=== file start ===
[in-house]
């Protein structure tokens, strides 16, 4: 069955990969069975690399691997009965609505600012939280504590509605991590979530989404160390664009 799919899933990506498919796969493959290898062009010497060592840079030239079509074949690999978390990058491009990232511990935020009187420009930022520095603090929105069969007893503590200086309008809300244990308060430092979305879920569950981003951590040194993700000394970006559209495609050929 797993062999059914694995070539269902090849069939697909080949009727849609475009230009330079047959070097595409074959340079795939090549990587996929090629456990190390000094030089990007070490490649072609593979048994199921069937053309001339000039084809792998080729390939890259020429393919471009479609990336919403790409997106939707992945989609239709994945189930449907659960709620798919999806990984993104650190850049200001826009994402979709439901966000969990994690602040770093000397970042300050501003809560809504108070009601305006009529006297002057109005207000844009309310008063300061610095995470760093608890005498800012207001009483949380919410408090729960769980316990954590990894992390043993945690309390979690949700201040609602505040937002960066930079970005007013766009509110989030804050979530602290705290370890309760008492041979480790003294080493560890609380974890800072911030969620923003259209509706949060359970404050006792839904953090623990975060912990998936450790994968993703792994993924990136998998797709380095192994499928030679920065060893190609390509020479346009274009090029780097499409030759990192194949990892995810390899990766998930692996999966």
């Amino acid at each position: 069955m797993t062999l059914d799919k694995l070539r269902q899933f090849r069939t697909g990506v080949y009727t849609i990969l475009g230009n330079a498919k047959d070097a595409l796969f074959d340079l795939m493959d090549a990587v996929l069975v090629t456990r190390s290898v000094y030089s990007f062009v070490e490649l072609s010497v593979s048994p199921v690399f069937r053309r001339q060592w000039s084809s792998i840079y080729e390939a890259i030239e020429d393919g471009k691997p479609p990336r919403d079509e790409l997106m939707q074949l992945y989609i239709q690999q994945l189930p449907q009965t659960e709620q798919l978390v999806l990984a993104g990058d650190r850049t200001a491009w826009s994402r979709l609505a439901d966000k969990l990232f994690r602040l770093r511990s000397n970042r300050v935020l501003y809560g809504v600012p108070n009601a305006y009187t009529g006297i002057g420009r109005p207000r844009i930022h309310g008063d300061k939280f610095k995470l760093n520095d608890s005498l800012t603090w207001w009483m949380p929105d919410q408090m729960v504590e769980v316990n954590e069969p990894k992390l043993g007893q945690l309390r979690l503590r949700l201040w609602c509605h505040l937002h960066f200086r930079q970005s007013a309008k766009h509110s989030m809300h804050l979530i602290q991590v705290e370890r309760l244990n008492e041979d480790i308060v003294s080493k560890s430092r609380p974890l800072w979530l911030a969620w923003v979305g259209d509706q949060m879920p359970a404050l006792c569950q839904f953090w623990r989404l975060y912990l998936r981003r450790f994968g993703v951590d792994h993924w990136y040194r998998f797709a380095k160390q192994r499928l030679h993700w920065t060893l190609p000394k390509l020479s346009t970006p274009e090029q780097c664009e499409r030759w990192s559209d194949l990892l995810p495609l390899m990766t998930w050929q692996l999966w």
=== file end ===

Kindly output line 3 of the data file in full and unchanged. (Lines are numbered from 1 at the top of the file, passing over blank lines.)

């Amino acid at each position: 069955m797993t062999l059914d799919k694995l070539r269902q899933f090849r069939t697909g990506v080949y009727t849609i990969l475009g230009n330079a498919k047959d070097a595409l796969f074959d340079l795939m493959d090549a990587v996929l069975v090629t456990r190390s290898v000094y030089s990007f062009v070490e490649l072609s010497v593979s048994p199921v690399f069937r053309r001339q060592w000039s084809s792998i840079y080729e390939a890259i030239e020429d393919g471009k691997p479609p990336r919403d079509e790409l997106m939707q074949l992945y989609i239709q690999q994945l189930p449907q009965t659960e709620q798919l978390v999806l990984a993104g990058d650190r850049t200001a491009w826009s994402r979709l609505a439901d966000k969990l990232f994690r602040l770093r511990s000397n970042r300050v935020l501003y809560g809504v600012p108070n009601a305006y009187t009529g006297i002057g420009r109005p207000r844009i930022h309310g008063d300061k939280f610095k995470l760093n520095d608890s005498l800012t603090w207001w009483m949380p929105d919410q408090m729960v504590e769980v316990n954590e069969p990894k992390l043993g007893q945690l309390r979690l503590r949700l201040w609602c509605h505040l937002h960066f200086r930079q970005s007013a309008k766009h509110s989030m809300h804050l979530i602290q991590v705290e370890r309760l244990n008492e041979d480790i308060v003294s080493k560890s430092r609380p974890l800072w979530l911030a969620w923003v979305g259209d509706q949060m879920p359970a404050l006792c569950q839904f953090w623990r989404l975060y912990l998936r981003r450790f994968g993703v951590d792994h993924w990136y040194r998998f797709a380095k160390q192994r499928l030679h993700w920065t060893l190609p000394k390509l020479s346009t970006p274009e090029q780097c664009e499409r030759w990192s559209d194949l990892l995810p495609l390899m990766t998930w050929q692996l999966w």